Perez’s descendants through Achar (“Achan”). Chronicles then traces the line of Judah’s son Perez up to Achar (Achan) when Joshua lead the Jewish nation into the Promised Land: “5 The sons of Perez were Hezron and Hamul. 6 The sons of Zerah were Zimri, Ethan, Heman, Calcol and Dara; five of them in all. 7 The son of Carmi was Achar, the troubler of Israel, who violated the ban. 8 The son of Ethan was Azariah.” (1 Chr. 2:3-7). Perez’s son Zerah had five descendants, which again symbolized God’s grace. The genealogy then skips many generations during the Jews’ captivity. The genealogy then includes Achar/Achan, who violated God’s laws after God defeated Jericho.
Achar/Achan’s covetousness caused God’s anger to burn against Israel. Just before the battle of Jericho, God warned the Jews not to take either the gold and silver idols of Jericho (Josh. 6:18-19). Coveting the idols of Jericho violated the Tenth Commandment against coveting (Ex. 20:17; Dt. 5:21; Ro. 7:7). Coveting is also a form of idolatry (Col. 3:5), which violated the Second Commandment (Ex. 20:4; Dt. 5:8). After God miraculously destroyed the walls of Jericho, one man named Achar/Achan misused his deliverance to steal Canaanite idols. This in turn caused God’s anger to “burn” against him: “1 But the sons of Israel acted unfaithfully in regard to the things under the ban, for Achan, the son of Carmi, the son of Zabdi, the son of Zerah, from the tribe of Judah, took some of the things under the ban, therefore the anger of the Lord burned against the sons of Israel.” (Josh. 7:1). God provides Achan’s genealogy to reveal that he came from a life of privilege. His father’s name was Carmi, a name who’s root means “vineyard.” (1 Chr. 2:7; Josh. 7:1). His grandfather Zabdi (who is not listed in Chronicles) had a name which means to “give a gift.” (Josh. 7:1) The family patriarch Zerah (who is listed in Chronicles) means “brightness, sunrise.” (Josh. 7:1) Together, these names reveal that Achan was blessed with “brightness” from the gifts of plenty and power that God had provided through his family. Achan’s status, however, fueled a sense of entitlement that caused him to covet things around him that he liked. His feeling of entitlement may have caused him to believe that he was entitled to keep the things that God had prohibited.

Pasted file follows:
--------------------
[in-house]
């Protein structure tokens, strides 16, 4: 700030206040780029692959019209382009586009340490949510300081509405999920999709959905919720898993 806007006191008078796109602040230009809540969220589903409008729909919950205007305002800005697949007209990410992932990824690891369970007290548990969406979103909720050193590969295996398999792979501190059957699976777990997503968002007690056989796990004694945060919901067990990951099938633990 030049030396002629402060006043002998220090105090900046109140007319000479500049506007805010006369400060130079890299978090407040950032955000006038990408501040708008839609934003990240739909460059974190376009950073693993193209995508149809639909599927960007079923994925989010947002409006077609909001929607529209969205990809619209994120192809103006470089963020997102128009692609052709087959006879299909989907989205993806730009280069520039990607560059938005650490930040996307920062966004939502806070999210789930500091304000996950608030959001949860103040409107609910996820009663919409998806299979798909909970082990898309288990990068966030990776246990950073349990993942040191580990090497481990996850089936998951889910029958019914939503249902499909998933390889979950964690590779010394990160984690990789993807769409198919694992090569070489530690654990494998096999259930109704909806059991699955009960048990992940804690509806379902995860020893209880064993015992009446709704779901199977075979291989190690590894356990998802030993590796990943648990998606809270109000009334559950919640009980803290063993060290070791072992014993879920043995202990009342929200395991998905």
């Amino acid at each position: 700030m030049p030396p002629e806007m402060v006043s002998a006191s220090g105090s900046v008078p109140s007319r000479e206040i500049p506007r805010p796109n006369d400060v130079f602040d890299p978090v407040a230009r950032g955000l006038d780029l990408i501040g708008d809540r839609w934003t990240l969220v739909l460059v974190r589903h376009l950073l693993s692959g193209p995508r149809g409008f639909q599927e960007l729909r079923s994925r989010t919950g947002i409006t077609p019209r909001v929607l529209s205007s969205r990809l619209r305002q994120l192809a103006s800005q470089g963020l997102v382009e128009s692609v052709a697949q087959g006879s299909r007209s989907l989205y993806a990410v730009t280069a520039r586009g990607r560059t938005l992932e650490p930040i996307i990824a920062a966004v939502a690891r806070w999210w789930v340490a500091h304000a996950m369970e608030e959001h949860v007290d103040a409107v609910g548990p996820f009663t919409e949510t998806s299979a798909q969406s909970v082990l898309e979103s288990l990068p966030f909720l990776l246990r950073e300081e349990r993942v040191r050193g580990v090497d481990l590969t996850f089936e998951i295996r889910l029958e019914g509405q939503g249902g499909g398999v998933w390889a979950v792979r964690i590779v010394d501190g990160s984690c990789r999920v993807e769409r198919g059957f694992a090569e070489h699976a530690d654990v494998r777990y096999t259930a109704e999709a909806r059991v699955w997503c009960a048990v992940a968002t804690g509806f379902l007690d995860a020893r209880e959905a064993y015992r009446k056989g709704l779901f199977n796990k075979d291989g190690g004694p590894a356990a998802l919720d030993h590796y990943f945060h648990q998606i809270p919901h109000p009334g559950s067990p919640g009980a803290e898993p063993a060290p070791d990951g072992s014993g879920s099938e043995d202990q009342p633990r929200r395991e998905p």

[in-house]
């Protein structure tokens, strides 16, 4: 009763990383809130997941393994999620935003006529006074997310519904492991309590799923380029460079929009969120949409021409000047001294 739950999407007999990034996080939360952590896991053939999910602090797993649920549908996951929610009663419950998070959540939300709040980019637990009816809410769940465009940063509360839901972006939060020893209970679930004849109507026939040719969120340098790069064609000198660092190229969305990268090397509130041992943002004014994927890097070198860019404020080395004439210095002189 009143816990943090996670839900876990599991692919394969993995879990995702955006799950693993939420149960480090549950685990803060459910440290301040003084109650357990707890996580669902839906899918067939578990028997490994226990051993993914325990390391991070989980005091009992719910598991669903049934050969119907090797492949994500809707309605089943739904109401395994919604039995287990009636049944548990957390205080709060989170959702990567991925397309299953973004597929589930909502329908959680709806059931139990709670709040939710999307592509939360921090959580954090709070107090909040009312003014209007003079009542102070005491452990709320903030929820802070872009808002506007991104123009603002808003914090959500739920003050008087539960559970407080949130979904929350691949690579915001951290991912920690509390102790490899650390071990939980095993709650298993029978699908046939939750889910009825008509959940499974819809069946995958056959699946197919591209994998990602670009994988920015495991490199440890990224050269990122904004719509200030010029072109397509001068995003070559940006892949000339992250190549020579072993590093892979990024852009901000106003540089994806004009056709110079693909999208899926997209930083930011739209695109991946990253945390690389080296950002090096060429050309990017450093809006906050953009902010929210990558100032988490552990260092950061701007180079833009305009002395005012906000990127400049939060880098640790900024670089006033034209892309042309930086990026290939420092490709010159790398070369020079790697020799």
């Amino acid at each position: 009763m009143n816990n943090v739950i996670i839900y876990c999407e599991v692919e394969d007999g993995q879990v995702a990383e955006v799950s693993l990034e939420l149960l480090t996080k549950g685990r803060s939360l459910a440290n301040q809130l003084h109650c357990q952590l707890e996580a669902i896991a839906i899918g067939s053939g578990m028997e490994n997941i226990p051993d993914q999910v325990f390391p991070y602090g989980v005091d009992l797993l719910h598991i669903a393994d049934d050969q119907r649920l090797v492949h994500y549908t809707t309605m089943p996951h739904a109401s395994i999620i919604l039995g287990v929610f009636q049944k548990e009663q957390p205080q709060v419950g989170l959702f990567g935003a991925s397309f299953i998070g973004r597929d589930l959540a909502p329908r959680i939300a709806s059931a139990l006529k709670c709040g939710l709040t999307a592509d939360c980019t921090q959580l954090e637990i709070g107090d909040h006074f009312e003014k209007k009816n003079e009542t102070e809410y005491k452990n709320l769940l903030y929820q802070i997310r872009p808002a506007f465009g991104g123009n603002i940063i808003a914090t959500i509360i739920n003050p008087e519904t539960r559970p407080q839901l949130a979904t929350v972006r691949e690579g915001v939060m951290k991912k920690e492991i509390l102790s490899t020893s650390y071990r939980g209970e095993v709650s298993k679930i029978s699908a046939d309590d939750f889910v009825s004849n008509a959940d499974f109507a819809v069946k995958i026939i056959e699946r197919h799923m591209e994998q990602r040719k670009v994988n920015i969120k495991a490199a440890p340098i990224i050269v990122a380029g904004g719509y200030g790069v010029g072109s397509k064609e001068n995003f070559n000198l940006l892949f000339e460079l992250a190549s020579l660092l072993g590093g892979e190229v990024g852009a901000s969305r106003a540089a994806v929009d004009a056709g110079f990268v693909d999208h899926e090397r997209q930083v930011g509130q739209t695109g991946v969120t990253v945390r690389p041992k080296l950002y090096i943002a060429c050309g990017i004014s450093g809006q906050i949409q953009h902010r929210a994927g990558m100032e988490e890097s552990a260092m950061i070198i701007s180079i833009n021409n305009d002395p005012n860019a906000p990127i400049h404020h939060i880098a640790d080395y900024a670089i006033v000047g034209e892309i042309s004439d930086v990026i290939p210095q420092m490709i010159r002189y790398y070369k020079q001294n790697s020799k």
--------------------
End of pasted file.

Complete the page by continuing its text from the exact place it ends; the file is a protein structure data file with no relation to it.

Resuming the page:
Achan’s coveting affected all of Israel3
Achan’s sins affected the entire nation. Unaware of Achan’s sin, Joshua made plans for the conquest of the next strategic city in the Promised Land, a place “Ai”. Yet, because of Achan’s sins, 36 Jewish soldiers died, and the Jews lost this battle (Josh. 7:2-5). From this sad defeat, Joshua later reminded the people that the sin of one person caused the entire nation’s loss: ‘“Did not Achan the son of Zerah act unfaithfully in the things under the ban, and wrath fall on all the congregation of Israel? And that man did not perish alone in his iniquity.’” (Josh. 22:20). The book of Chronicles includes this story from Judah’s genealogy to again establish that God’s blessings are based upon His grace.
Although God’s grace cannot be earned, sin can affect God’s blessings. Although your salvation is not based upon works, there are still consequences when you sin. Just like Achan, sin can limit the extent of some of Jesus’ available blessings for you (Dt. 28).
Hezron’s descendants through Boaz and Jesse. Chronicles then traces the chosen line through Hezron, Boaz, and Jesse, David’s father: “9 Now the sons of Hezron, who were born to him were Jerahmeel, Ram and Chelubai. 10 Ram became the father of Amminadab, and Amminadab became the father of Nahshon, leader of the sons of Judah; 11 Nahshon became the father of Salma, Salma became the father of Boaz, 12 Boaz became the father of Obed, and Obed became the father of Jesse;” (1 Chr. 2:9-12). Chronicles prioritizes the story of the line leading to David because the restoration of the Davidic kings was one of the central themes of the book. Of the line listed above, Salma is the same as Salmon. He married Rahab. He was also the father of Boaz, who was central to the story in the book of Ruth (Ruth 4:19). Ram (aka, Aram), Amminadab, Nahshon, Boaz and Jesse are all listed in Jesus’ genealogy (Matt. 1:4-5).